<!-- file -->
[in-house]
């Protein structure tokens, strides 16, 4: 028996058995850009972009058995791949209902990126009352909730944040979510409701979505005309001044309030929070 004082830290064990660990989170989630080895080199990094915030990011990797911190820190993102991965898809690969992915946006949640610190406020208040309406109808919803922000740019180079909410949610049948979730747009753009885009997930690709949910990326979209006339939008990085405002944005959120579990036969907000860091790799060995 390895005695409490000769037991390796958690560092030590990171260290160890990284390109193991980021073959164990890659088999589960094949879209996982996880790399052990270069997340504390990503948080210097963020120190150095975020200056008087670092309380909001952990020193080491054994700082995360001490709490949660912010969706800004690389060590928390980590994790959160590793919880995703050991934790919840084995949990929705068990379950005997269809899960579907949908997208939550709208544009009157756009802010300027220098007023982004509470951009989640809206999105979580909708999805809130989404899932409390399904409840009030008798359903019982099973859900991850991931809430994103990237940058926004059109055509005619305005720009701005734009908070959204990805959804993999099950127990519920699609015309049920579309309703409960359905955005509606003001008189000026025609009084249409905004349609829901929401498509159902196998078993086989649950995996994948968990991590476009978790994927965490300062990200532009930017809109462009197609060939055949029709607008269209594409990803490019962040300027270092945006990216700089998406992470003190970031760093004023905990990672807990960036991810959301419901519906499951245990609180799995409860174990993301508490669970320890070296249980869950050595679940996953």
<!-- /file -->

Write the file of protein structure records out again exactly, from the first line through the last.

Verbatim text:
[in-house]
């Protein structure tokens, strides 16, 4: 028996058995850009972009058995791949209902990126009352909730944040979510409701979505005309001044309030929070 004082830290064990660990989170989630080895080199990094915030990011990797911190820190993102991965898809690969992915946006949640610190406020208040309406109808919803922000740019180079909410949610049948979730747009753009885009997930690709949910990326979209006339939008990085405002944005959120579990036969907000860091790799060995 390895005695409490000769037991390796958690560092030590990171260290160890990284390109193991980021073959164990890659088999589960094949879209996982996880790399052990270069997340504390990503948080210097963020120190150095975020200056008087670092309380909001952990020193080491054994700082995360001490709490949660912010969706800004690389060590928390980590994790959160590793919880995703050991934790919840084995949990929705068990379950005997269809899960579907949908997208939550709208544009009157756009802010300027220098007023982004509470951009989640809206999105979580909708999805809130989404899932409390399904409840009030008798359903019982099973859900991850991931809430994103990237940058926004059109055509005619305005720009701005734009908070959204990805959804993999099950127990519920699609015309049920579309309703409960359905955005509606003001008189000026025609009084249409905004349609829901929401498509159902196998078993086989649950995996994948968990991590476009978790994927965490300062990200532009930017809109462009197609060939055949029709607008269209594409990803490019962040300027270092945006990216700089998406992470003190970031760093004023905990990672807990960036991810959301419901519906499951245990609180799995409860174990993301508490669970320890070296249980869950050595679940996953």